Early detection

Test quickly diagnoses genetic conditions in babies

picture of a newborn.Having a baby is a joyous event but can be nerve-wracking, even when the baby is the picture of health.

Now imagine being the parent of an infant who has a congenital anomaly, a developmental delay or an autism spectrum disorder. Three months is the average wait time faced by parents to learn the nature of their child’s health issue, the severity of it and the help the baby needs.

The clock is ticking, precious time is lost. Anxiety abounds.

Yet this time doesn’t have to slip away. Parents now have the option of rapid-turnaround, Food and Drug Administration-approved microarray testing to diagnose genetic conditions, done at the UT Health Science Center. The Clinical and Molecular Cytogenetics Laboratory of South Texas Reference Laboratories, in the Department of Pathology, recently became certified to offer Affymetrix CytoScan® Dx Assay microarray testing.

“The sooner you identify the underlying cause of these children’s medical conditions, the better the outcomes for the children in the long run,” said Veronica Ortega, B.A., CG (ASCP)CM, manager of the laboratory. “We can confirm the common abnormalities within 24 hours, which is a relief for families because conditions are diagnosed sooner so that the parents can pursue better care options for their children.”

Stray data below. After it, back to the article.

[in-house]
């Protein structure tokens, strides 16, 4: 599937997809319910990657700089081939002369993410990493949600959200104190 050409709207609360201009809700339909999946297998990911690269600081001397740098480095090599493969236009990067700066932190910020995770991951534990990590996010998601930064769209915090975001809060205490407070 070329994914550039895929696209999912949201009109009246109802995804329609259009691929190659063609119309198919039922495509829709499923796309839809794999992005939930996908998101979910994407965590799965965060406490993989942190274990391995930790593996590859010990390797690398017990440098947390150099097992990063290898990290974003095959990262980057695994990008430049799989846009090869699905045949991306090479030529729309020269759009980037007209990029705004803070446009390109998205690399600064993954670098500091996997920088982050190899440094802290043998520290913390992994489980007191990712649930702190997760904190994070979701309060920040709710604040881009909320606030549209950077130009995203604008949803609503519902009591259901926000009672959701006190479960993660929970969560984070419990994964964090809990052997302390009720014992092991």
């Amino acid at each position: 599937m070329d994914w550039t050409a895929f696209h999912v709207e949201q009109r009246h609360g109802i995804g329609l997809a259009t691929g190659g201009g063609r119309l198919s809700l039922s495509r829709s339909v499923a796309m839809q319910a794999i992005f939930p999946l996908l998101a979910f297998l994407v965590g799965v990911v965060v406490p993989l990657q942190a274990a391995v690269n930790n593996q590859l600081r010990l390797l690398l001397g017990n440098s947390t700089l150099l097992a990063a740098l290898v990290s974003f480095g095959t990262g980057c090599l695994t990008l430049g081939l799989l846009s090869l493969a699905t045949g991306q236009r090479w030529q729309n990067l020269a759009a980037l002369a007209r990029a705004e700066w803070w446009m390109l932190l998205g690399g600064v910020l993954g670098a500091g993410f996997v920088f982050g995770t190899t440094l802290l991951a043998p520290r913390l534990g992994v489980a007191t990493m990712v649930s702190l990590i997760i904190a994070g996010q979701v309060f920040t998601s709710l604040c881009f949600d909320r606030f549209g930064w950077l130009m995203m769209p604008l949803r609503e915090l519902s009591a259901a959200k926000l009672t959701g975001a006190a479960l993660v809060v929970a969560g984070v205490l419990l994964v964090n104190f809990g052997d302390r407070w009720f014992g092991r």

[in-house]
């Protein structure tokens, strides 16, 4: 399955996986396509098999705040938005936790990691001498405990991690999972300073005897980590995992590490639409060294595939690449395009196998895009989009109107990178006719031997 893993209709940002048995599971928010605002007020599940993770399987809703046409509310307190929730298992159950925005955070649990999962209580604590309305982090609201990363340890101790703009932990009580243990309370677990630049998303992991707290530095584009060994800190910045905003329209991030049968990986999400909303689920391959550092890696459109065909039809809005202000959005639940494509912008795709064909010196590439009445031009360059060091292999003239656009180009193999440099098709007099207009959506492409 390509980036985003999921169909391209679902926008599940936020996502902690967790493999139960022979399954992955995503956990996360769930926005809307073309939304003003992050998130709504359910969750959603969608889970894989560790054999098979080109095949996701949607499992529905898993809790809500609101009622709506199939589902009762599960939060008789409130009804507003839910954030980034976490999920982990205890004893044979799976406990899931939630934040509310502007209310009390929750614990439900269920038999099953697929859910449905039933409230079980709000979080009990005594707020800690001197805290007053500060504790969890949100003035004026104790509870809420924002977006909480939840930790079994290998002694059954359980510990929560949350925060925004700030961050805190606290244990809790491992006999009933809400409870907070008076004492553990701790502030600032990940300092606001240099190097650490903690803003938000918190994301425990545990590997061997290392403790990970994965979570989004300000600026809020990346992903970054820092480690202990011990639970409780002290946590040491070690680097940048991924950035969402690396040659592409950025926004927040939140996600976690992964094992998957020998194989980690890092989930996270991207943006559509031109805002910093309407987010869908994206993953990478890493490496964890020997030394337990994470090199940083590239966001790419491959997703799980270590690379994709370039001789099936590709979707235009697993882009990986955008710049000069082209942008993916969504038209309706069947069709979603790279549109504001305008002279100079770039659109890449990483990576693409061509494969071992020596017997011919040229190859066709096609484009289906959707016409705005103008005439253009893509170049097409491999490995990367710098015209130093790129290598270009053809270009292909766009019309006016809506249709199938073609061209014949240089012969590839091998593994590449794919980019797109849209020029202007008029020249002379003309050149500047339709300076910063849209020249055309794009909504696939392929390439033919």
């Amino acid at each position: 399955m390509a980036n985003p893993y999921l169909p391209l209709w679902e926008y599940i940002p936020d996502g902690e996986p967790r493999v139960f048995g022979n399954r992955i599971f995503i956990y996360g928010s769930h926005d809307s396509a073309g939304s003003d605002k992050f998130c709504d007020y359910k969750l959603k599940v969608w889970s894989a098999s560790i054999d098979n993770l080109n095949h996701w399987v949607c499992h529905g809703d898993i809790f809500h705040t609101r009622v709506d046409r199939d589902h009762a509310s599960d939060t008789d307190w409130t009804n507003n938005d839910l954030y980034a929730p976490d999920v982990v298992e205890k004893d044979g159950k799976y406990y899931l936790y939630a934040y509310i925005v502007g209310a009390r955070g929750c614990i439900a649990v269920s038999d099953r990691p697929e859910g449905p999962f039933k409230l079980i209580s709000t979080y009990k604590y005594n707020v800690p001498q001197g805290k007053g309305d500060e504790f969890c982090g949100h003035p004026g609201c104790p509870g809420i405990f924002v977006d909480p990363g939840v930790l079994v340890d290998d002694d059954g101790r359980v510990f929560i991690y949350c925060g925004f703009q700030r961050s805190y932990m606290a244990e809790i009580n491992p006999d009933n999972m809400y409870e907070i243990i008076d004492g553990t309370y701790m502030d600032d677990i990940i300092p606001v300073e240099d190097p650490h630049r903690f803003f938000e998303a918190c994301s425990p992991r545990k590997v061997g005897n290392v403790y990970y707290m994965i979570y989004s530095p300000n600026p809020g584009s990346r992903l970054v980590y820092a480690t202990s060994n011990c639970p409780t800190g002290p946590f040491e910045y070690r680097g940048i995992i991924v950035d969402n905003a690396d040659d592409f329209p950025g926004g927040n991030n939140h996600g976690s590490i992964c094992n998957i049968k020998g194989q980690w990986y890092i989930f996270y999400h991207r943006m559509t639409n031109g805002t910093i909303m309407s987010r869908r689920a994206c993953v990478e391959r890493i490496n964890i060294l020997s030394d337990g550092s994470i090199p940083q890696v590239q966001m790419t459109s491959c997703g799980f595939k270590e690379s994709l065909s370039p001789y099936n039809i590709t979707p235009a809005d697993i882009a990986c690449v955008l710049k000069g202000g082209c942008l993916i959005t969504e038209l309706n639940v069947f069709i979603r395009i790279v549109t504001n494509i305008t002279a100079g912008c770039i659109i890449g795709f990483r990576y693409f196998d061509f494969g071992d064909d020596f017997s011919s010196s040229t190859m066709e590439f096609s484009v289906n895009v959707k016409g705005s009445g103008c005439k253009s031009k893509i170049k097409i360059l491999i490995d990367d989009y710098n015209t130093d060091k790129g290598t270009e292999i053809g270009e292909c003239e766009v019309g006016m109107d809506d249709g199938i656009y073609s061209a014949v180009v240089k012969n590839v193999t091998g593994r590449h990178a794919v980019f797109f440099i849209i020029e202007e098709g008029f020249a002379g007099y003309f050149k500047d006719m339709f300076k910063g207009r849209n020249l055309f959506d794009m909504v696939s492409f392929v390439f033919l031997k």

Gopalrao Velagaleti, Ph.D., FACMG, professor of pathology, pediatrics and clinical laboratory sciences and director of the cytogenetics laboratory, said microarray testing is the first line of testing for children with these conditions. It is widely used already, he said, but the Health Science Center is the only institution offering an FDA-approved assay within a region including Texas, Oklahoma and Mississippi.

“It is a tremendous benefit to some of these families to know the underlying cause of their child’s condition, and what the typical outcome is for other babies with similar diagnoses,” said Steven Seidner, M.D., professor of pediatrics at the Health Science Center and the medical director of the Neonatal Intensive Care Unit at University Hospital. “Occasionally this knowledge will also change our management of the baby, including the timing of needed surgeries.”

Testing also tells families whether the child has a new mutation that likely will not recur, or whether there is a strong pattern of inheritance in the family.

“We can often learn whether this is something of major concern to parents in future pregnancies,” Dr. Seidner said.

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